Felix Salmon: Otherwise I’m I’m. But then obviously a child because I love to be surprised and I love it when someone gives me a thoughtful gift that I wouldn’t have thought to buy for myself. And that’s ideal. But yes, it’s not easy. So yeah, it’s also the thing which I find is that I. See, every over the course of the year, I will see things and be like, Oh my God, that would be a perfect gift for this person. But then that person doesn’t have, you know, a birthday or, you know, a holiday season coming up. And then I’m like, well, do I need to buy it now and then sit on it for the next six months until the gift giving season? Or do I just buy it for them and give it to them because I want to give them a fun gift. And invariably I just wind up giving them the gift, you know, randomly on like July the 14th or something. And then Christmas comes around and I’m like, Well, now I have nothing to give you.
Emily Peck, Emily: But that’s so thoughtful. But does it make people this is I’m such a cynical person. Does it make people feel bad to be given a random present or do they then feel obligated to give you around them?
Felix Salmon: Oh, I hope so, because I’m a huge fan of random presents.
Emily Peck, Emily: Uh huh huh. Elizabeth Are people writing to you in your patter column about like present conundrums or say, myself.
Elizabeth Spiers, Elizabeth: Sometimes, but it usually comes up around like wedding presents or things like that. I think for holiday presents, people just kind of have their strategy that they use and nobody’s really confused about it. It’s more like the, the weird occasions where people are like, I’m not really sure what’s appropriate here.
Felix Salmon: Well, one interesting thing is that in a lot of cultures, the standard wedding present is always just cash, you know, for mitzvahs and bat mitzvah is like it’s generally just cash or something. Very cash like, you know, gift cards, that kind of thing. So, yeah, that does seem to be a move towards cash like gifts, which definitely minimizes the dead weight cost of gifting, which is a boring column you can read in every single newspaper every year about the dead weight cost of Christmas, which we will not reprise. But as you say, Emily, it does kind of minimize, surprise and delight.
Emily Peck, Emily: Yeah, And I mean, I have no but I used to say, like, why? Because I grew up, you know, Jewish and it was a very cash driven gifting system that I’m from my family. It was all about giving. It was checks in the mail. It was, What do you want? Here’s the cash to buy it kind of situation, which is not a delightful situation at all. But since. But then I learned about Christmas as an adult. I was like, really?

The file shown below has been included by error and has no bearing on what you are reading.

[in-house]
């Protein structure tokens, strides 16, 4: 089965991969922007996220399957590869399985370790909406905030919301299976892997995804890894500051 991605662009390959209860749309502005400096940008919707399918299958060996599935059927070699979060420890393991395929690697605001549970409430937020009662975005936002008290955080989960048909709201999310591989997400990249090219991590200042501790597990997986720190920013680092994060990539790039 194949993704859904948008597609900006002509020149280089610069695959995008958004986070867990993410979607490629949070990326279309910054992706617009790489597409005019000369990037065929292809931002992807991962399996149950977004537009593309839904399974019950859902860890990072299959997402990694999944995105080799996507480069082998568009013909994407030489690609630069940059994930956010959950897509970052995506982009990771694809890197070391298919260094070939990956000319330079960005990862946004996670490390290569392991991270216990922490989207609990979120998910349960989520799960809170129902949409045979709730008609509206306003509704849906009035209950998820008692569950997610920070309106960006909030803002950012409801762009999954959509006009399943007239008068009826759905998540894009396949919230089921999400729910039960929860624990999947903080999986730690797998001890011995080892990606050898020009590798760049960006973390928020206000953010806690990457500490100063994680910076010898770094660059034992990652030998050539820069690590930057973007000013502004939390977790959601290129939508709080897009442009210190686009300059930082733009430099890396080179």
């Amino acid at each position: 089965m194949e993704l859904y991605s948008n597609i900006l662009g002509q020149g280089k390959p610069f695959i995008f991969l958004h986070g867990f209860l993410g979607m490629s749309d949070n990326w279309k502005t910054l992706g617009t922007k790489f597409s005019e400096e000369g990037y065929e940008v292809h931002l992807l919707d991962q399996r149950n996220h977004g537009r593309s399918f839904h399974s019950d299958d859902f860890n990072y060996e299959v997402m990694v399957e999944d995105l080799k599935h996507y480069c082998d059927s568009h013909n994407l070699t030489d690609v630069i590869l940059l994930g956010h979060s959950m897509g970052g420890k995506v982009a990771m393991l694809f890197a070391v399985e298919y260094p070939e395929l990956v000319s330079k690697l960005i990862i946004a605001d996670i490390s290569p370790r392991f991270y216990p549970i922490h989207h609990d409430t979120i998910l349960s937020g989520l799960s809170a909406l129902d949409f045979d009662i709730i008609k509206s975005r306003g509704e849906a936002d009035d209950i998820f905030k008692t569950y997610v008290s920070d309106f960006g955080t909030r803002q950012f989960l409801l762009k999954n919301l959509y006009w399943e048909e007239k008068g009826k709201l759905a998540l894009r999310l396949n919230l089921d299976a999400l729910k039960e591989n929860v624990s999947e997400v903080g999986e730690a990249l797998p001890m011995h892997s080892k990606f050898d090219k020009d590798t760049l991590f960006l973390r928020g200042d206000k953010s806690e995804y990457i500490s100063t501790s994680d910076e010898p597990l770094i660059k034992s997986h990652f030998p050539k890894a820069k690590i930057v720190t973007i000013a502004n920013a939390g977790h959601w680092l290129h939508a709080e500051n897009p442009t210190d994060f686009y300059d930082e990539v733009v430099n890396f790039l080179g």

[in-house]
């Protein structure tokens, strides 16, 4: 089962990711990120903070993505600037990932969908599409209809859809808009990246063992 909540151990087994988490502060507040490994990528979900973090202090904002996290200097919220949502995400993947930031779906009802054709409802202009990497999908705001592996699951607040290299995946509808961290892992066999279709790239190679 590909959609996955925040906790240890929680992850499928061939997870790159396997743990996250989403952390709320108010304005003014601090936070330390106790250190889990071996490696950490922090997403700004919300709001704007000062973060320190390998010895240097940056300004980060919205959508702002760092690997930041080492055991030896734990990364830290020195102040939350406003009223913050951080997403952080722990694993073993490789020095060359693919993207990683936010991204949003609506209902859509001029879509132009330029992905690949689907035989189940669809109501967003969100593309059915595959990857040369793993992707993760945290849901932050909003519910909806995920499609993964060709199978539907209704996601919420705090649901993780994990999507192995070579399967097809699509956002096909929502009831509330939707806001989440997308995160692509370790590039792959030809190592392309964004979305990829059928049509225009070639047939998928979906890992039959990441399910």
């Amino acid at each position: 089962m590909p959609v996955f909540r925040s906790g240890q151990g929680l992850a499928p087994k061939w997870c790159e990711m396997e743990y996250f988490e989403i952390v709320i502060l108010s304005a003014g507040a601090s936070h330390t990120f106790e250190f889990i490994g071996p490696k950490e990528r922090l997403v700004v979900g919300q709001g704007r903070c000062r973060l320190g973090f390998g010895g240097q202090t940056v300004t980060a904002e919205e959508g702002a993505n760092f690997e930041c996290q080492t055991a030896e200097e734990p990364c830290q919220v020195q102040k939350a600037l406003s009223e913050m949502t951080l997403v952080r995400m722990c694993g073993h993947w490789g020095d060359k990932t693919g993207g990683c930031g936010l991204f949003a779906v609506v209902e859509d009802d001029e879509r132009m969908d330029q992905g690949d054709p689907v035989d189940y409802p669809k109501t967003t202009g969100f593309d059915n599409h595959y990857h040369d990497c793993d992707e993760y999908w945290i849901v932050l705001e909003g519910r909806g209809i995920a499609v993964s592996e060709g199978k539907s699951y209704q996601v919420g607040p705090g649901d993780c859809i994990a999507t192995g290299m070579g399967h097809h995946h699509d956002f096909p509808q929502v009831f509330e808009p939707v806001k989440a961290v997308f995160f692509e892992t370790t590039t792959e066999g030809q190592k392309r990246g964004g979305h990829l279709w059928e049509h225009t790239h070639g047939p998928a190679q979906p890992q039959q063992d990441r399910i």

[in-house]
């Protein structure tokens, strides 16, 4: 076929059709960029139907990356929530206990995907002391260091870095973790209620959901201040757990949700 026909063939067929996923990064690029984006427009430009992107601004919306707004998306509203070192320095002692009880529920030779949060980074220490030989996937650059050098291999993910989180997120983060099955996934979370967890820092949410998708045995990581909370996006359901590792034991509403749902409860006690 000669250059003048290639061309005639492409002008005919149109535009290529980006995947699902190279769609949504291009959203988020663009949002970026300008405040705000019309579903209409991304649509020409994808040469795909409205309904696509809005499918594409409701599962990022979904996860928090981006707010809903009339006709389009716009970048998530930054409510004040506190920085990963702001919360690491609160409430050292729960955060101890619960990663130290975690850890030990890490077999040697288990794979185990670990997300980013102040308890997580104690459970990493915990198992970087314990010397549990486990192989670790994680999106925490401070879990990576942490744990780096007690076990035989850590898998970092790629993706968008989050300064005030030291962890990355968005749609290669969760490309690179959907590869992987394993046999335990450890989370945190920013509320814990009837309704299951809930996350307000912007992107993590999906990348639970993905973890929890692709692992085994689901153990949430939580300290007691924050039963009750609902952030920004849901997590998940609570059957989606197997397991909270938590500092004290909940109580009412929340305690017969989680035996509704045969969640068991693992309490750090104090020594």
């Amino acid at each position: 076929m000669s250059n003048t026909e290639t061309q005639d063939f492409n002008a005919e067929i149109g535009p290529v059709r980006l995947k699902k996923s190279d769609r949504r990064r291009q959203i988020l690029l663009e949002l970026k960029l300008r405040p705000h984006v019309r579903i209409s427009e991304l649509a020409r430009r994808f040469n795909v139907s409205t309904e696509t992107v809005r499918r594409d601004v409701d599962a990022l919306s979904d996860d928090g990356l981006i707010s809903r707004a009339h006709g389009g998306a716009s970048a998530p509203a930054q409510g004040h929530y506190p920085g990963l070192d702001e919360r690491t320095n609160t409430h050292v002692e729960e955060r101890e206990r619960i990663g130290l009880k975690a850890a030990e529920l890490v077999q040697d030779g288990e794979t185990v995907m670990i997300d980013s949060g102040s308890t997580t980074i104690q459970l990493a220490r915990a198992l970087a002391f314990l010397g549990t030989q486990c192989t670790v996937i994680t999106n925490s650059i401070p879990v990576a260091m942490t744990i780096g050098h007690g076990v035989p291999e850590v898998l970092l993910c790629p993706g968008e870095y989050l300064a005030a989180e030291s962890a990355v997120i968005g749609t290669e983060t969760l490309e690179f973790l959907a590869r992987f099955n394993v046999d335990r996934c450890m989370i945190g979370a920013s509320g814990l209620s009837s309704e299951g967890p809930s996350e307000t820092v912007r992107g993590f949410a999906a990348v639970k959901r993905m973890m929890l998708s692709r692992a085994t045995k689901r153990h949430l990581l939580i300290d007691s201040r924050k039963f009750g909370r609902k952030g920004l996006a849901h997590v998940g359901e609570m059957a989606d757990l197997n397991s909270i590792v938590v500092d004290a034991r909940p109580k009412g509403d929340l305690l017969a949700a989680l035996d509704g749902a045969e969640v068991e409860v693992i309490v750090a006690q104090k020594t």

Felix Salmon: Like Emily, who grew up in the United States of America when she when she was 27, she learned what Christmas was.
Emily Peck, Emily: Then she got her driver’s license. I was like, I got my driver’s license, learned about the holidays. And I was like, wait, people just give each other all kinds of different stuff. And it really was like, Well, I don’t know what to give all these people. It really it still throws me. I think. I just maybe I just need to take some time off and really focus on it. Is that what you do, Felix? Or are you just always thinking about presents? It sounds like.
Felix Salmon: I am not always thinking about presents, but I am open. I am open to like seeing something out of the corner of my eye and thinking, Ooh. That would be a good present for that person. Um, but yeah, it’s, it’s, it’s a rare moment when lightning strikes. I just try and be as open to it as I can.
Emily Peck, Emily: And you both think Elizabeth. You think like giving. I know you said you don’t want to talk about the boring newspaper column, but whatever. You don’t think it’s a waste or anything to give people a bunch of a bunch of stuff. It keeps our economy humming, and we’re all good with that.
Elizabeth Spiers, Elizabeth: Yeah, And I think a, you know, some certain people enjoy it more than others. I think, you know, it’s I think of Christmas as a gift. Giving is a thing that’s primarily for children. It’s the thing they can look forward to all year. Yeah, but, you know, it’s also nice when people do come up with thoughtful things and give them to you.
Felix Salmon: So I, I will say I do quietly judge people there. I have friends who give me amazing gifts and I love them so much more for having that insight and being able to give me that amazing gift. And then I also have friends or family members who just seemed to have absolutely no conception of who I am or what I like and give me random stuff. And I’m like, What on earth am I meant to do with this? And and I’m like, I feel like, Do you not know me at all? Or do you just not care?
Elizabeth Spiers, Elizabeth: Or soliciting gifts for Felix this sort of silly money. Everybody do your homework.
Felix Salmon: Exactly. Yeah. All gifts to, you know, go of Slate, Metro Tech. Oh, I’ll accept them all. So I think that’s it for sleepless nights. Sleepless.